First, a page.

Greater Slow Loris (Nycticebus coucang)
Now, this is an interesting little primate. The greater slow loris (there are a few other kinds of lorises, as well) lives in Indonesia, Malaysia, Singapore, and Thailand. It’s nocturnal and its eyes don’t move—it has to turn its head to look around. It’s very solitary, crawling around in the trees, eating sap and fruit and snails and eggs.
Inside each of the slow loris’s elbows, you’ll find a gland that produces a toxin. While there’s still a lot to learn about this substance, some scientists say that the loris will take this toxin into its mouth when it’s threatened, in preparation for biting the threat, and that it also spreads the toxin around its head and neck for protection. Mother slow lorises coat their babies with the stuff, perhaps as a defense. Other scientists seem to think that the toxin is used for olfactory communication rather than defense. The substance is a protein similar to the one in feline saliva and sebum that causes cat allergies, which raises an interesting question about the purpose of that protein in cats. No one knows what exactly it’s for, but it’s possible that it’s a defense, too, and that cats aren’t just grooming when they lick themselves, but spreading a toxin around. Humans who are bitten by slow lorises experience anaphylactic shock, an allergic reaction.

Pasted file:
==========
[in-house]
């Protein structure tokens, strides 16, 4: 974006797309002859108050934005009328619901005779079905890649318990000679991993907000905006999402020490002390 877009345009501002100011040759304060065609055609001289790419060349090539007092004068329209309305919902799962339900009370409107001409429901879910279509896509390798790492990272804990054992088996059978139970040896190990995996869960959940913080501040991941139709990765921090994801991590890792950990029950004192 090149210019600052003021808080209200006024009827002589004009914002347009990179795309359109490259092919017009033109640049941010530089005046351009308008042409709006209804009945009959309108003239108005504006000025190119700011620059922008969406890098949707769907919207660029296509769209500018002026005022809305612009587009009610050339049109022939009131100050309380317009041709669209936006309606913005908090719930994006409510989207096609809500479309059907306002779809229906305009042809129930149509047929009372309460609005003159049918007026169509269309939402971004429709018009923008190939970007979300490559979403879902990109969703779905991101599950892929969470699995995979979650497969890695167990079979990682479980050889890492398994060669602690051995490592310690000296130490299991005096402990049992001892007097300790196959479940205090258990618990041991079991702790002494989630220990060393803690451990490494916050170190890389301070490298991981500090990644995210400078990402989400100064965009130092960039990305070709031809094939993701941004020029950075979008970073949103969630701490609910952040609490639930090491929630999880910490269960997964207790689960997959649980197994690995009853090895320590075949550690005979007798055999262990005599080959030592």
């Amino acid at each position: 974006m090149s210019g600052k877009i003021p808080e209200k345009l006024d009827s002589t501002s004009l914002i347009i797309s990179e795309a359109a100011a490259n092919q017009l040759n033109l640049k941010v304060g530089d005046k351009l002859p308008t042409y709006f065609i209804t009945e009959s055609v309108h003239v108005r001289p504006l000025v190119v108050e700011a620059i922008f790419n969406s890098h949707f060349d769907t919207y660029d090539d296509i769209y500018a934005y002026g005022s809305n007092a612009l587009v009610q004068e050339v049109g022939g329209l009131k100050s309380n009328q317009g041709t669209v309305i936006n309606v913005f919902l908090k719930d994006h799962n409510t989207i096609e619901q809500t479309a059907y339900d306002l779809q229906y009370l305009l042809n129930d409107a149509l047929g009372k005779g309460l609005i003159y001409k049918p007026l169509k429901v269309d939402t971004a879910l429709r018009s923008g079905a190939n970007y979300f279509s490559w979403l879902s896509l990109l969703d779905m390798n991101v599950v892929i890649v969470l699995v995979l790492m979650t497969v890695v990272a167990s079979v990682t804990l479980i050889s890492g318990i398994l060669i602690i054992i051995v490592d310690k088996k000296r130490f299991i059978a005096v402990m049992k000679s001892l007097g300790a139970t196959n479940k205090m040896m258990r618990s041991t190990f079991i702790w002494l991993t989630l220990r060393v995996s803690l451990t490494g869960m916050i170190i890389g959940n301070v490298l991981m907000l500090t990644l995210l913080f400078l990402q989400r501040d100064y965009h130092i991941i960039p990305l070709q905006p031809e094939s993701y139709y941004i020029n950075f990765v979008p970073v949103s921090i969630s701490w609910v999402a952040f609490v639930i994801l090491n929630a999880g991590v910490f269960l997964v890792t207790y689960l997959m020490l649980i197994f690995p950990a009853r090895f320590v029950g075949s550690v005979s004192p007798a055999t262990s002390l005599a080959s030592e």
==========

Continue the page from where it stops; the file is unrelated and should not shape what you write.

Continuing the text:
In researching the slow loris, I learned about something called an ethogram. In biology, an ethogram is a catalog or inventory of an animal’s behavior, described in some detail and sorted into categories. I found a loris conservation database that includes an online husbandry manual. In the husbandry manual is this slow loris ethogram. Ethograms don’t have to include illustrations, but this one includes some really nice ones. I wish I’d found it before I did the drawing, and I wish I had ethograms like this one for all the species I draw.
Coco also drew a slow loris. I love her drawing so much. I adore it. It’s beautiful.